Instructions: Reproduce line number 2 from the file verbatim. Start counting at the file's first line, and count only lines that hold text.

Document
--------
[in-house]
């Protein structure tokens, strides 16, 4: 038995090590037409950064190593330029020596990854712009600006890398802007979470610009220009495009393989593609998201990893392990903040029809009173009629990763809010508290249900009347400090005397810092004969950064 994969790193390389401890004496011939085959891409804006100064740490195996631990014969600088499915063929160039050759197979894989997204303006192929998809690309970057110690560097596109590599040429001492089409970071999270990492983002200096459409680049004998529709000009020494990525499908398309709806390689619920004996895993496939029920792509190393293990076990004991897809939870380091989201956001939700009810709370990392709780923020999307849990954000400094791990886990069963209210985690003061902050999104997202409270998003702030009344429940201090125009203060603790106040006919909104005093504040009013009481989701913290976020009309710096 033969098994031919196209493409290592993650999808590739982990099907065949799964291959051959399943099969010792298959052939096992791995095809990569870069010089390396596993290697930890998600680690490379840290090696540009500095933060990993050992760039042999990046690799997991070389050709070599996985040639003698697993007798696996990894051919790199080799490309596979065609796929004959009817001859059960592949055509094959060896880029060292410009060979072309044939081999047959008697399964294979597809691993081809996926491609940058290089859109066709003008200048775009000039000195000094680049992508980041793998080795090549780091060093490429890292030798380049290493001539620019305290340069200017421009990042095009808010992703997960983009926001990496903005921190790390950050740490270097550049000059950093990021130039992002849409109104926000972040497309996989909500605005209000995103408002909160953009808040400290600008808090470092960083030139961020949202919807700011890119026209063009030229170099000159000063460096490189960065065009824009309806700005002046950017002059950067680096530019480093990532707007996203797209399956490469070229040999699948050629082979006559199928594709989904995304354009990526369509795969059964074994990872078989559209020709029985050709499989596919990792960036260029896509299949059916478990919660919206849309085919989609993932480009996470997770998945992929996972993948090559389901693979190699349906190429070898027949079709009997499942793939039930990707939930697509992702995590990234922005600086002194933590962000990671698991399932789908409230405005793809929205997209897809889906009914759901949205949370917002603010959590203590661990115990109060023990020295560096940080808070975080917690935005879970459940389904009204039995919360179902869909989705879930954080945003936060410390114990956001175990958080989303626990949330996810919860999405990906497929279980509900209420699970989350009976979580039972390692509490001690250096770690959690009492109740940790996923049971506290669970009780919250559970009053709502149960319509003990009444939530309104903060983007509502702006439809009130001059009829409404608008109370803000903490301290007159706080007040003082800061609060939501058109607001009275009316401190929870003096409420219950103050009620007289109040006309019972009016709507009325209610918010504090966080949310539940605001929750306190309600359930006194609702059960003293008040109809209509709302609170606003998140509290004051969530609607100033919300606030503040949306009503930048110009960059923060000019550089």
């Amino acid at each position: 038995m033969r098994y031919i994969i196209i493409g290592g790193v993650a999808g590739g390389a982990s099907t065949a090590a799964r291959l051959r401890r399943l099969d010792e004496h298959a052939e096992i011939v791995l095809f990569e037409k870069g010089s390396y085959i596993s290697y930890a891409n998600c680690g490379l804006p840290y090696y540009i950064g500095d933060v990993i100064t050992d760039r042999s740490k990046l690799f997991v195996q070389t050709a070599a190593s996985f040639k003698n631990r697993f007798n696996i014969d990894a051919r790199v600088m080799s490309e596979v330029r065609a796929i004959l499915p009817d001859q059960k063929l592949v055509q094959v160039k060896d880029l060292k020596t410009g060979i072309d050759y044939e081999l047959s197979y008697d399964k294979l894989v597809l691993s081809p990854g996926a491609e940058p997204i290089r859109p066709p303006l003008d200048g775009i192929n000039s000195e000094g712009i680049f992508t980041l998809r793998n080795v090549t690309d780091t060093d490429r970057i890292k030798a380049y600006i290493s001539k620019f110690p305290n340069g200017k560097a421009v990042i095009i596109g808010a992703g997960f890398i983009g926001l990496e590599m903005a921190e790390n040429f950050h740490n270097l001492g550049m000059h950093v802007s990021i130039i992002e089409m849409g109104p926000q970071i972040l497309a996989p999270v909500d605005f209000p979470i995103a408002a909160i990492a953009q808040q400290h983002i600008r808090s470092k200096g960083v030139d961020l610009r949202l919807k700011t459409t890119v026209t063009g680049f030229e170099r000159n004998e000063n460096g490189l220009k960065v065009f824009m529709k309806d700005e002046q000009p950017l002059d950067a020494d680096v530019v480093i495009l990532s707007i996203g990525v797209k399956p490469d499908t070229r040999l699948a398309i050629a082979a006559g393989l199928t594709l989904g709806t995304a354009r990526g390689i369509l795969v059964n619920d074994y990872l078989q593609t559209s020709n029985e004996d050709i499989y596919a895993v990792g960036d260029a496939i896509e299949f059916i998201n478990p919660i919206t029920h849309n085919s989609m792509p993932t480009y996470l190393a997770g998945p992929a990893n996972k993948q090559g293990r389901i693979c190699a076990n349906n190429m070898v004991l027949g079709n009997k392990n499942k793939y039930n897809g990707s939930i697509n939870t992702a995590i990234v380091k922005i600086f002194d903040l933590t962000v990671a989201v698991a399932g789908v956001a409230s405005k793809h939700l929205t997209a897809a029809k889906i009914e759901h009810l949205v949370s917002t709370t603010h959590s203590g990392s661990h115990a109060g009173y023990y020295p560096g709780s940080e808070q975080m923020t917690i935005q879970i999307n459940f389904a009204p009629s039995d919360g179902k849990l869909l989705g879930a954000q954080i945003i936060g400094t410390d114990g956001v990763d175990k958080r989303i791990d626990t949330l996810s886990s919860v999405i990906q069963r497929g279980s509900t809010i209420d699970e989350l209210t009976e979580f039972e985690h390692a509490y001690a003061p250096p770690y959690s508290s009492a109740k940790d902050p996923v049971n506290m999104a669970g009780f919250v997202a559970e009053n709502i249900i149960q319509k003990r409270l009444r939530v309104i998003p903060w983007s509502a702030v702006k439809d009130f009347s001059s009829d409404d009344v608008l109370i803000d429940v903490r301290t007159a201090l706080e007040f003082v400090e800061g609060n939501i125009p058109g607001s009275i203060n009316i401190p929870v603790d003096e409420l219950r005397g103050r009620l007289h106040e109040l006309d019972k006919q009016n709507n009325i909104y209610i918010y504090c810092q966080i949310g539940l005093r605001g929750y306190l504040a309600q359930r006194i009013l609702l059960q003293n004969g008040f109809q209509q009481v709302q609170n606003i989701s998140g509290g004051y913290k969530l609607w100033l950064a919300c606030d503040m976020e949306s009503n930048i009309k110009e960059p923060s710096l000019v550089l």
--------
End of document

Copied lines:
């Protein structure tokens, strides 16, 4: 038995090590037409950064190593330029020596990854712009600006890398802007979470610009220009495009393989593609998201990893392990903040029809009173009629990763809010508290249900009347400090005397810092004969950064 994969790193390389401890004496011939085959891409804006100064740490195996631990014969600088499915063929160039050759197979894989997204303006192929998809690309970057110690560097596109590599040429001492089409970071999270990492983002200096459409680049004998529709000009020494990525499908398309709806390689619920004996895993496939029920792509190393293990076990004991897809939870380091989201956001939700009810709370990392709780923020999307849990954000400094791990886990069963209210985690003061902050999104997202409270998003702030009344429940201090125009203060603790106040006919909104005093504040009013009481989701913290976020009309710096 033969098994031919196209493409290592993650999808590739982990099907065949799964291959051959399943099969010792298959052939096992791995095809990569870069010089390396596993290697930890998600680690490379840290090696540009500095933060990993050992760039042999990046690799997991070389050709070599996985040639003698697993007798696996990894051919790199080799490309596979065609796929004959009817001859059960592949055509094959060896880029060292410009060979072309044939081999047959008697399964294979597809691993081809996926491609940058290089859109066709003008200048775009000039000195000094680049992508980041793998080795090549780091060093490429890292030798380049290493001539620019305290340069200017421009990042095009808010992703997960983009926001990496903005921190790390950050740490270097550049000059950093990021130039992002849409109104926000972040497309996989909500605005209000995103408002909160953009808040400290600008808090470092960083030139961020949202919807700011890119026209063009030229170099000159000063460096490189960065065009824009309806700005002046950017002059950067680096530019480093990532707007996203797209399956490469070229040999699948050629082979006559199928594709989904995304354009990526369509795969059964074994990872078989559209020709029985050709499989596919990792960036260029896509299949059916478990919660919206849309085919989609993932480009996470997770998945992929996972993948090559389901693979190699349906190429070898027949079709009997499942793939039930990707939930697509992702995590990234922005600086002194933590962000990671698991399932789908409230405005793809929205997209897809889906009914759901949205949370917002603010959590203590661990115990109060023990020295560096940080808070975080917690935005879970459940389904009204039995919360179902869909989705879930954080945003936060410390114990956001175990958080989303626990949330996810919860999405990906497929279980509900209420699970989350009976979580039972390692509490001690250096770690959690009492109740940790996923049971506290669970009780919250559970009053709502149960319509003990009444939530309104903060983007509502702006439809009130001059009829409404608008109370803000903490301290007159706080007040003082800061609060939501058109607001009275009316401190929870003096409420219950103050009620007289109040006309019972009016709507009325209610918010504090966080949310539940605001929750306190309600359930006194609702059960003293008040109809209509709302609170606003998140509290004051969530609607100033919300606030503040949306009503930048110009960059923060000019550089």